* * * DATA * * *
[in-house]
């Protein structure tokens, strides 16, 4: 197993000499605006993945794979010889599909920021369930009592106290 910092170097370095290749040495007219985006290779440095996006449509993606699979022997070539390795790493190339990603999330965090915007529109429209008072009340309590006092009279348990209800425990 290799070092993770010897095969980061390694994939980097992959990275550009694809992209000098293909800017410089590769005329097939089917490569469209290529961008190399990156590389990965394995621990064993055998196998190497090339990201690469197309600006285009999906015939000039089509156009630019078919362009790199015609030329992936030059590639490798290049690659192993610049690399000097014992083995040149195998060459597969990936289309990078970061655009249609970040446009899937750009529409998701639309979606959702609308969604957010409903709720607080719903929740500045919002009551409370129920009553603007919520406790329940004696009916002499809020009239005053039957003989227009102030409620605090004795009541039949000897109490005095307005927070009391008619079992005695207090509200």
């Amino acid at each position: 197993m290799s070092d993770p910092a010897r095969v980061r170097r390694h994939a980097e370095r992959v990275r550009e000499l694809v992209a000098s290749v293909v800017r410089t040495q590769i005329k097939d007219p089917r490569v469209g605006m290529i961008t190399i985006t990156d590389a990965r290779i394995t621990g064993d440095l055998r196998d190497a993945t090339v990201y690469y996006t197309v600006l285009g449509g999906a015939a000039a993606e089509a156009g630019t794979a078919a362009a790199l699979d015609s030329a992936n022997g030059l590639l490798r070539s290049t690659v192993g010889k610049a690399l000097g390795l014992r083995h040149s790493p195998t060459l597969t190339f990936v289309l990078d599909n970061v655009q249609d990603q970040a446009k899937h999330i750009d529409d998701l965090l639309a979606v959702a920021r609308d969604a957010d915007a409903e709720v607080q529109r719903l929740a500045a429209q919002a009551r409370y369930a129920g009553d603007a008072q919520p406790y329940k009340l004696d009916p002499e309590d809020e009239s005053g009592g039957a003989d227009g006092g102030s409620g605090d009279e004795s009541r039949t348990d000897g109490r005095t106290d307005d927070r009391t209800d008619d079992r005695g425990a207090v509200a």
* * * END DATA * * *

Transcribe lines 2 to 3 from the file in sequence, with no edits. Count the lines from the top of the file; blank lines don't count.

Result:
């Protein structure tokens, strides 16, 4: 197993000499605006993945794979010889599909920021369930009592106290 910092170097370095290749040495007219985006290779440095996006449509993606699979022997070539390795790493190339990603999330965090915007529109429209008072009340309590006092009279348990209800425990 290799070092993770010897095969980061390694994939980097992959990275550009694809992209000098293909800017410089590769005329097939089917490569469209290529961008190399990156590389990965394995621990064993055998196998190497090339990201690469197309600006285009999906015939000039089509156009630019078919362009790199015609030329992936030059590639490798290049690659192993610049690399000097014992083995040149195998060459597969990936289309990078970061655009249609970040446009899937750009529409998701639309979606959702609308969604957010409903709720607080719903929740500045919002009551409370129920009553603007919520406790329940004696009916002499809020009239005053039957003989227009102030409620605090004795009541039949000897109490005095307005927070009391008619079992005695207090509200």
């Amino acid at each position: 197993m290799s070092d993770p910092a010897r095969v980061r170097r390694h994939a980097e370095r992959v990275r550009e000499l694809v992209a000098s290749v293909v800017r410089t040495q590769i005329k097939d007219p089917r490569v469209g605006m290529i961008t190399i985006t990156d590389a990965r290779i394995t621990g064993d440095l055998r196998d190497a993945t090339v990201y690469y996006t197309v600006l285009g449509g999906a015939a000039a993606e089509a156009g630019t794979a078919a362009a790199l699979d015609s030329a992936n022997g030059l590639l490798r070539s290049t690659v192993g010889k610049a690399l000097g390795l014992r083995h040149s790493p195998t060459l597969t190339f990936v289309l990078d599909n970061v655009q249609d990603q970040a446009k899937h999330i750009d529409d998701l965090l639309a979606v959702a920021r609308d969604a957010d915007a409903e709720v607080q529109r719903l929740a500045a429209q919002a009551r409370y369930a129920g009553d603007a008072q919520p406790y329940k009340l004696d009916p002499e309590d809020e009239s005053g009592g039957a003989d227009g006092g102030s409620g605090d009279e004795s009541r039949t348990d000897g109490r005095t106290d307005d927070r009391t209800d008619d079992r005695g425990a207090v509200a």